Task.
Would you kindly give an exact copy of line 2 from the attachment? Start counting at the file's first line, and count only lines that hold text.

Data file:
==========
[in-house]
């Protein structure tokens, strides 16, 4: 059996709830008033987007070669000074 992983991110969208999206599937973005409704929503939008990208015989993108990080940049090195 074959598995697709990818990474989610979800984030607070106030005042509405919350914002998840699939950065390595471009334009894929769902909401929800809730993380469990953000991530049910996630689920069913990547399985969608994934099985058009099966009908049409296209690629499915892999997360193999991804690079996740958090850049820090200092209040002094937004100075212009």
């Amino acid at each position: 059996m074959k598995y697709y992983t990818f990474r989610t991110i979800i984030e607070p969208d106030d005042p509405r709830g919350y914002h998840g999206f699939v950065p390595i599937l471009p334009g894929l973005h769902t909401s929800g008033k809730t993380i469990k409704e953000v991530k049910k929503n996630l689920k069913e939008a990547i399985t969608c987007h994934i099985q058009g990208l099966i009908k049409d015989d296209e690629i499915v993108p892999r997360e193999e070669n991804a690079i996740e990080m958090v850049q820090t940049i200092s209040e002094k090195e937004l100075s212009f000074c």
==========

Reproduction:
């Protein structure tokens, strides 16, 4: 059996709830008033987007070669000074 992983991110969208999206599937973005409704929503939008990208015989993108990080940049090195 074959598995697709990818990474989610979800984030607070106030005042509405919350914002998840699939950065390595471009334009894929769902909401929800809730993380469990953000991530049910996630689920069913990547399985969608994934099985058009099966009908049409296209690629499915892999997360193999991804690079996740958090850049820090200092209040002094937004100075212009």